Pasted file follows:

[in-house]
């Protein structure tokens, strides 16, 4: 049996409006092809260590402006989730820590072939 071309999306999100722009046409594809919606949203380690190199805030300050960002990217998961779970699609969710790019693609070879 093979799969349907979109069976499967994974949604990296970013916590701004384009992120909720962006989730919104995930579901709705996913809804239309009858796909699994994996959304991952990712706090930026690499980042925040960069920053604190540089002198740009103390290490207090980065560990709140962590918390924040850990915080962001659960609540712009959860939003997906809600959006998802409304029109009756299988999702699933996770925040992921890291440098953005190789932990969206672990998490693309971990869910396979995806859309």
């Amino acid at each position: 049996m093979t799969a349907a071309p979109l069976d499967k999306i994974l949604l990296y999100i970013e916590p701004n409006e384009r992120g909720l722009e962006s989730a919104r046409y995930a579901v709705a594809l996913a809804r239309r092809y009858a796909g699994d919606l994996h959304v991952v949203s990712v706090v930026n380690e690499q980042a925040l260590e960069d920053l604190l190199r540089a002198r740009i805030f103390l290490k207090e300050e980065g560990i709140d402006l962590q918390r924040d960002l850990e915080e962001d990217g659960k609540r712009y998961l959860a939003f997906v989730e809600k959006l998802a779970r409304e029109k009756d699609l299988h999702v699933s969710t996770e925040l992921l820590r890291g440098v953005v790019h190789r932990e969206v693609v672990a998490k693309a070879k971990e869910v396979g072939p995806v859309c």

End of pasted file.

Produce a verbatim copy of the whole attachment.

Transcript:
[in-house]
């Protein structure tokens, strides 16, 4: 049996409006092809260590402006989730820590072939 071309999306999100722009046409594809919606949203380690190199805030300050960002990217998961779970699609969710790019693609070879 093979799969349907979109069976499967994974949604990296970013916590701004384009992120909720962006989730919104995930579901709705996913809804239309009858796909699994994996959304991952990712706090930026690499980042925040960069920053604190540089002198740009103390290490207090980065560990709140962590918390924040850990915080962001659960609540712009959860939003997906809600959006998802409304029109009756299988999702699933996770925040992921890291440098953005190789932990969206672990998490693309971990869910396979995806859309």
């Amino acid at each position: 049996m093979t799969a349907a071309p979109l069976d499967k999306i994974l949604l990296y999100i970013e916590p701004n409006e384009r992120g909720l722009e962006s989730a919104r046409y995930a579901v709705a594809l996913a809804r239309r092809y009858a796909g699994d919606l994996h959304v991952v949203s990712v706090v930026n380690e690499q980042a925040l260590e960069d920053l604190l190199r540089a002198r740009i805030f103390l290490k207090e300050e980065g560990i709140d402006l962590q918390r924040d960002l850990e915080e962001d990217g659960k609540r712009y998961l959860a939003f997906v989730e809600k959006l998802a779970r409304e029109k009756d699609l299988h999702v699933s969710t996770e925040l992921l820590r890291g440098v953005v790019h190789r932990e969206v693609v672990a998490k693309a070879k971990e869910v396979g072939p995806v859309c």